4. The insurance companies pressure us through audit letters to see you for 45 minutes of psychotherapy (or even 30 minutes) instead of 60 minutes to save a few bucks. One well known company recently sent a letter to some providers explaining they hired a third party to audit us during the pandemic, and they want us to bill for 45-minute sessions more often or risk future audits. At times they also request phone reviews for providers to justify why we’re still seeing you for counseling and then may also request all your clinical notes. They can do this even if we’re working with them out of network—aka, aren’t in network and don’t have a contract with them. Providers have deep concerns about insurance companies dictating the type of care they provide while invading your privacy. Solution: Trust providers to provide the care they are trained to provide. Trust clients to judge the effectiveness of the care and ask them directly whether the care they are receiving is effective.
  5. Each company has separate departments for credentialing (background checks, licensure verification, etc.) and contracting (setting up a legal contract that allows you to be in-network). It can take several months to get through this process, and communication is notoriously poor. This is a highly inefficient process, and many practitioners don’t want to jump through these hoops. Solution: We need state-wide centralized credentialing and contracting that is efficient and transparent.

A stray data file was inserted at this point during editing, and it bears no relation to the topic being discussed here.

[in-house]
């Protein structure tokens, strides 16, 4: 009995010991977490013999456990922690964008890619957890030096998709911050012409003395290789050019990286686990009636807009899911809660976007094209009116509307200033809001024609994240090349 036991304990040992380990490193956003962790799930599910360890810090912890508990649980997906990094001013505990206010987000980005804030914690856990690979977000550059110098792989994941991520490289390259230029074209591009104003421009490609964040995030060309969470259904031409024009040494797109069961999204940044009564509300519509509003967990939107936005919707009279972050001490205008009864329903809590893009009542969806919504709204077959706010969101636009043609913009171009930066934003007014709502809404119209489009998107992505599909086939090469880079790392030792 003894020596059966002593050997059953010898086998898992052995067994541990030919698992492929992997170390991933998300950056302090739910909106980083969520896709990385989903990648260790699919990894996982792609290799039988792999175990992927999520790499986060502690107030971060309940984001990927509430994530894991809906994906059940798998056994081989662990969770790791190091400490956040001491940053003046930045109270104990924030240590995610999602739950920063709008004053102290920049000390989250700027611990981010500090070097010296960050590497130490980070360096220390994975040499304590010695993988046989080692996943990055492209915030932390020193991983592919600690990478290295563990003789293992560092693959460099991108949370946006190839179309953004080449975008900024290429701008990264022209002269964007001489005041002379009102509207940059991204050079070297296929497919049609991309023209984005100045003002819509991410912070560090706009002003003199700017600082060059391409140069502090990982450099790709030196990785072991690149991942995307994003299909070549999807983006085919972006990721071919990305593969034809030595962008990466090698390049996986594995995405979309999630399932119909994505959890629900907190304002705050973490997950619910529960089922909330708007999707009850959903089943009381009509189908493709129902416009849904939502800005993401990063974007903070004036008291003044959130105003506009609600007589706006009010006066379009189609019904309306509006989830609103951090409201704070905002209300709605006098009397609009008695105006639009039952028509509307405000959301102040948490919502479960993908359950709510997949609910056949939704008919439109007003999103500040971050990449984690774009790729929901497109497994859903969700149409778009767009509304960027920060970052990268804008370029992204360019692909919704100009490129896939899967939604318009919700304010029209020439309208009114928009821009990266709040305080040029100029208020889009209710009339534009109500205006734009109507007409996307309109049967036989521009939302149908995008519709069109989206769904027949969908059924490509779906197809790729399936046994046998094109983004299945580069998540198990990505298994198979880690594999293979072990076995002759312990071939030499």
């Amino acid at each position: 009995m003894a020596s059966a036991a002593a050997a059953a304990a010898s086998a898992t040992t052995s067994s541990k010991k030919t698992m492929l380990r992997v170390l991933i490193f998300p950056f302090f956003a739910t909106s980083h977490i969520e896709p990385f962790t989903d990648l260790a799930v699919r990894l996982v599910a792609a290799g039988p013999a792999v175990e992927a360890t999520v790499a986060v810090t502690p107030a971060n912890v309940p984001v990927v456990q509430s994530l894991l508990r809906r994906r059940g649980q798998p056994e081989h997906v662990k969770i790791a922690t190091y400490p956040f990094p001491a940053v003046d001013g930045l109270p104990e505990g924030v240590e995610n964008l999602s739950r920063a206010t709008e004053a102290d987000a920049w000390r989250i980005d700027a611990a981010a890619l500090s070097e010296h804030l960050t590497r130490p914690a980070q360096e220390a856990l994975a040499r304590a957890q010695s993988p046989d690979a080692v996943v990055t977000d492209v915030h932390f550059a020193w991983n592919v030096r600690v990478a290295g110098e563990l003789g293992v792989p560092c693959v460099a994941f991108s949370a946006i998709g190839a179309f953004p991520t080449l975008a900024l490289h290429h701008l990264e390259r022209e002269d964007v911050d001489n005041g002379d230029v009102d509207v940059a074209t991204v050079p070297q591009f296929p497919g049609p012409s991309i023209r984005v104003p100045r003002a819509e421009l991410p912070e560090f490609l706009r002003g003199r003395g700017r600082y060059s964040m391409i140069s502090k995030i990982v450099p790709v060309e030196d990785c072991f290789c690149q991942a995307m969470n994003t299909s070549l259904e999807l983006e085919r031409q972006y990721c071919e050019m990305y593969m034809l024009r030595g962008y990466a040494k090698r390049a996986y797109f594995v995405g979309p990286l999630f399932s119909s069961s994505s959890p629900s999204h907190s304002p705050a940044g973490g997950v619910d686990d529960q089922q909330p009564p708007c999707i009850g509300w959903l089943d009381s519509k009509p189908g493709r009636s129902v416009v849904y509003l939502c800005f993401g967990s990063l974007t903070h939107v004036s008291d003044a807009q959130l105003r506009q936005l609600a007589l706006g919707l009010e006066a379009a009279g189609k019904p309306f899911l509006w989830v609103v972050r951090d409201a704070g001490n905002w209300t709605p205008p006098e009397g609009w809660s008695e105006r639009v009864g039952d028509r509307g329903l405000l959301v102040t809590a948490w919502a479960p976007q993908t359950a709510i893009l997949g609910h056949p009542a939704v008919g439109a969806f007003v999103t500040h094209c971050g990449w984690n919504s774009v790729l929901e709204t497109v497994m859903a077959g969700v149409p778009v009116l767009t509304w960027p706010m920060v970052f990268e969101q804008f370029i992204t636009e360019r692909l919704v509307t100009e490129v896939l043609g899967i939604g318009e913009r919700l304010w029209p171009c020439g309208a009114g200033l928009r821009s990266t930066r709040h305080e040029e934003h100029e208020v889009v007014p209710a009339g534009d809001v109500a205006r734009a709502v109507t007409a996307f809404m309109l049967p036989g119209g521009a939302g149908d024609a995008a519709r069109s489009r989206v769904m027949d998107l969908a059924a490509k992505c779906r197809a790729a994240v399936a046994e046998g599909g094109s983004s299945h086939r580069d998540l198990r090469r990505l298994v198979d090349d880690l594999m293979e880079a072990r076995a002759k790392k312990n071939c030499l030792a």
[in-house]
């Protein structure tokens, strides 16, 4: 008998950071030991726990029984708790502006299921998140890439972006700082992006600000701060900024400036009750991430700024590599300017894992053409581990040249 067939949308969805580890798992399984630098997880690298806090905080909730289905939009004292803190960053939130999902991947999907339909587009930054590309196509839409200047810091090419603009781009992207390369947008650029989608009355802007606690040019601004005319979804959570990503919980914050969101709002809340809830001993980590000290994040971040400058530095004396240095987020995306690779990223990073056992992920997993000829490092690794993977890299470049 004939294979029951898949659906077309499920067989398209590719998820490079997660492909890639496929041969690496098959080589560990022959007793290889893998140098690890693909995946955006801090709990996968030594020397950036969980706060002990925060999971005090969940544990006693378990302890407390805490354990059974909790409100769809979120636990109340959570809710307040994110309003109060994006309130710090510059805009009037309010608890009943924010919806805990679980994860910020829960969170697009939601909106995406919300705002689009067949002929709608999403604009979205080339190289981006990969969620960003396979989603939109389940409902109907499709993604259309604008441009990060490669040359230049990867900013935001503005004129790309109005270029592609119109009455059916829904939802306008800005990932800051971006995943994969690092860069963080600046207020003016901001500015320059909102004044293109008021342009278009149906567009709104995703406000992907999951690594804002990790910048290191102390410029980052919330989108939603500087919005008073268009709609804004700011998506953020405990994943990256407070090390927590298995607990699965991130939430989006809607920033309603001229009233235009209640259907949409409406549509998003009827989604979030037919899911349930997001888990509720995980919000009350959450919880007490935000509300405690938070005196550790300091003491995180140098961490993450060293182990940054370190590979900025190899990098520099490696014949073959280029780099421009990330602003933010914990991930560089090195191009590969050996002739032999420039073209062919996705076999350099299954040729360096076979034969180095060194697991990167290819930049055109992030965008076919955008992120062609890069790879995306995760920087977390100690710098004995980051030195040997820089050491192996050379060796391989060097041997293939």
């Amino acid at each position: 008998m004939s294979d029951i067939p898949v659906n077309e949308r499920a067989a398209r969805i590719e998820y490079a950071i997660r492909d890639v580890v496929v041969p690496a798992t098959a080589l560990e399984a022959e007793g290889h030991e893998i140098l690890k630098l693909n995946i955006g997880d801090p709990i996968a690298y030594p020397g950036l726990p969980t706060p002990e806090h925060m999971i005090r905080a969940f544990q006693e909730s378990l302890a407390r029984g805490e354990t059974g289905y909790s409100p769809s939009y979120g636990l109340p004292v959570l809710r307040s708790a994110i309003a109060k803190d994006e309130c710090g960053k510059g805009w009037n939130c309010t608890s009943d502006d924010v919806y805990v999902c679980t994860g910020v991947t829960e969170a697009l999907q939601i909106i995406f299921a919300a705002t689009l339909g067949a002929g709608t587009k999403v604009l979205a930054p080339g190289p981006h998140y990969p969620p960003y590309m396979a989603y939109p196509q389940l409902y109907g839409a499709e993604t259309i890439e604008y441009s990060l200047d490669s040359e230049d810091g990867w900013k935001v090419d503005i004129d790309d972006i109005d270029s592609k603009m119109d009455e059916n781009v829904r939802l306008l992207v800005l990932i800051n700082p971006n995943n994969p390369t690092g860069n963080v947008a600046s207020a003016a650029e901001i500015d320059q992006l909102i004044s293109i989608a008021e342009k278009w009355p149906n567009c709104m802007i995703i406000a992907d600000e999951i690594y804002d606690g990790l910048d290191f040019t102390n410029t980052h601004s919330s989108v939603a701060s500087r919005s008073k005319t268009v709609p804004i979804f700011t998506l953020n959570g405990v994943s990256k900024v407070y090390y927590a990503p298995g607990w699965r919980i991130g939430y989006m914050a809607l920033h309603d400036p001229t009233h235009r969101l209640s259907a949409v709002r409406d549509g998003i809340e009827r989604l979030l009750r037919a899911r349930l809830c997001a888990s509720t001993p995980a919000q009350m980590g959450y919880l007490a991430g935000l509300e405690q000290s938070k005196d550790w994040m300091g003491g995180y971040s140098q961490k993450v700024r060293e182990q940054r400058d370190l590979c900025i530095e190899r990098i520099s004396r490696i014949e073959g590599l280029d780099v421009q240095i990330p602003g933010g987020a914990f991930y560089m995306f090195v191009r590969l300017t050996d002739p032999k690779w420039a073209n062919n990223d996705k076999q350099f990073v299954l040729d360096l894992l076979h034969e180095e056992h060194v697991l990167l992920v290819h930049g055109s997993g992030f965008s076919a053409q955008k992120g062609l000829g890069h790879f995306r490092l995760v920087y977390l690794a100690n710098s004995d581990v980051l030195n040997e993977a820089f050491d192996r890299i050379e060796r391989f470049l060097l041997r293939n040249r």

6. While the Affordable Care Act forced insurance companies to provide mental health health coverage equitably with medical coverage (this is called parity), we are forced to diagnose you with a mental health disorder to be reimbursed. Ever try to get long-term disability insurance or life insurance with a documented serious mental health disorder on your health record? While many clients do have a diagnosable condition, not all do, and some don’t want a disorder listed on their medical records due to privacy. Solution: Let us bill for the problems of living in this difficult world without the need to pathologize and justify it with a diagnosis.
  7. All insurance companies are focused on getting us to reduce your symptoms to get you out the door as quickly as possible. Everything is about rationing care to increase profits. EVERYTHING. Psychotherapy is a drain on their profits, because we need one hour each week to do good work and we need a confidential space to do it. Providers can also only see so many people per week. There is pressure to get symptoms down, to reduce frequency of visits, and to discharge you as fast as possible. As providers, we know your problems aren’t clear cut and that reducing symptoms doesn’t change the underlying condition. Solution: Trust clients and providers to do long-term work if it is deemed the best path forward for the client.